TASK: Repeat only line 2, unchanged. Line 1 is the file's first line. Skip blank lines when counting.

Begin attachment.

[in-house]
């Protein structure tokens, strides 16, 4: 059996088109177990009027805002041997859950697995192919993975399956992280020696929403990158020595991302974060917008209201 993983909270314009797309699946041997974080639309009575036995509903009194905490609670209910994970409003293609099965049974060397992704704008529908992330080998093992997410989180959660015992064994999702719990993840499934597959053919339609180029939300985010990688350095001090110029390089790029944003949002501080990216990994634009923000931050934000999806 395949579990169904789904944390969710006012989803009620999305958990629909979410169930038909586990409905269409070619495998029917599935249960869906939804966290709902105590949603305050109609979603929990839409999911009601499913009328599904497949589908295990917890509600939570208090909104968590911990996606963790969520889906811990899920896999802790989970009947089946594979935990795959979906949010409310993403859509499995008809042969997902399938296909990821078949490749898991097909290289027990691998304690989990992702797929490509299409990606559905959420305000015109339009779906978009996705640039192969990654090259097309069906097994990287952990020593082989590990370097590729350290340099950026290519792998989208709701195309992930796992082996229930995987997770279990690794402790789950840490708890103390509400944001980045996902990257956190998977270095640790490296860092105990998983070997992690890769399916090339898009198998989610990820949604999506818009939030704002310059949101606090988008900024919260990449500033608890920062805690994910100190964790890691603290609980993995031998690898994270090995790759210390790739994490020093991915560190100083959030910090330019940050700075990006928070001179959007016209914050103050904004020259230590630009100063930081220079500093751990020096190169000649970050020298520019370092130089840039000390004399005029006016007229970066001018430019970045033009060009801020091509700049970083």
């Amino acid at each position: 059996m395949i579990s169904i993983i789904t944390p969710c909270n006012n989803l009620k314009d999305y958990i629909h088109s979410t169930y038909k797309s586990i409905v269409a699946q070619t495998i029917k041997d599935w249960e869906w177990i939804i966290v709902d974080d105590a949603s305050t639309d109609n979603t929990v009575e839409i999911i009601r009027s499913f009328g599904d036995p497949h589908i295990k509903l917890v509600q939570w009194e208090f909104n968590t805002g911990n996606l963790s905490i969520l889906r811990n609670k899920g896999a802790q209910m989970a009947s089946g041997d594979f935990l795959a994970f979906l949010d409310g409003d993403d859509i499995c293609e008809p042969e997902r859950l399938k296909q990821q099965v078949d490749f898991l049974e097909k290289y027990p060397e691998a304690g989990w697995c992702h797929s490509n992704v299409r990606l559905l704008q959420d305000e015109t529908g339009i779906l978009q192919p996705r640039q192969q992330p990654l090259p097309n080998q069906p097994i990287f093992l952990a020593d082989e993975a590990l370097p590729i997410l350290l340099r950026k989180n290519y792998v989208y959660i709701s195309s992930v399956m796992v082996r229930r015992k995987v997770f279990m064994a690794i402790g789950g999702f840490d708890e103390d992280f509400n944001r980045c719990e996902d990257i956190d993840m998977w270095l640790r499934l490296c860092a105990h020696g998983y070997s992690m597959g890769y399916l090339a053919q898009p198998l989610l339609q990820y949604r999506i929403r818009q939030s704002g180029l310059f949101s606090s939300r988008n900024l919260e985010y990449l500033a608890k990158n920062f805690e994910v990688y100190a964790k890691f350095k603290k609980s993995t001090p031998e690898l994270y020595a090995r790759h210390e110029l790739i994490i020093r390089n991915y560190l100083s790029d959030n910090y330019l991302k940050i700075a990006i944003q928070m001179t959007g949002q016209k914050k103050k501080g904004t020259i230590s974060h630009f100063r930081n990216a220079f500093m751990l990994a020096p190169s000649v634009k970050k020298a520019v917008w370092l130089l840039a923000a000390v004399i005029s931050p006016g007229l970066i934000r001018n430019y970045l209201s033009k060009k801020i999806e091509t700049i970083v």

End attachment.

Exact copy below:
């Protein structure tokens, strides 16, 4: 059996088109177990009027805002041997859950697995192919993975399956992280020696929403990158020595991302974060917008209201 993983909270314009797309699946041997974080639309009575036995509903009194905490609670209910994970409003293609099965049974060397992704704008529908992330080998093992997410989180959660015992064994999702719990993840499934597959053919339609180029939300985010990688350095001090110029390089790029944003949002501080990216990994634009923000931050934000999806 395949579990169904789904944390969710006012989803009620999305958990629909979410169930038909586990409905269409070619495998029917599935249960869906939804966290709902105590949603305050109609979603929990839409999911009601499913009328599904497949589908295990917890509600939570208090909104968590911990996606963790969520889906811990899920896999802790989970009947089946594979935990795959979906949010409310993403859509499995008809042969997902399938296909990821078949490749898991097909290289027990691998304690989990992702797929490509299409990606559905959420305000015109339009779906978009996705640039192969990654090259097309069906097994990287952990020593082989590990370097590729350290340099950026290519792998989208709701195309992930796992082996229930995987997770279990690794402790789950840490708890103390509400944001980045996902990257956190998977270095640790490296860092105990998983070997992690890769399916090339898009198998989610990820949604999506818009939030704002310059949101606090988008900024919260990449500033608890920062805690994910100190964790890691603290609980993995031998690898994270090995790759210390790739994490020093991915560190100083959030910090330019940050700075990006928070001179959007016209914050103050904004020259230590630009100063930081220079500093751990020096190169000649970050020298520019370092130089840039000390004399005029006016007229970066001018430019970045033009060009801020091509700049970083």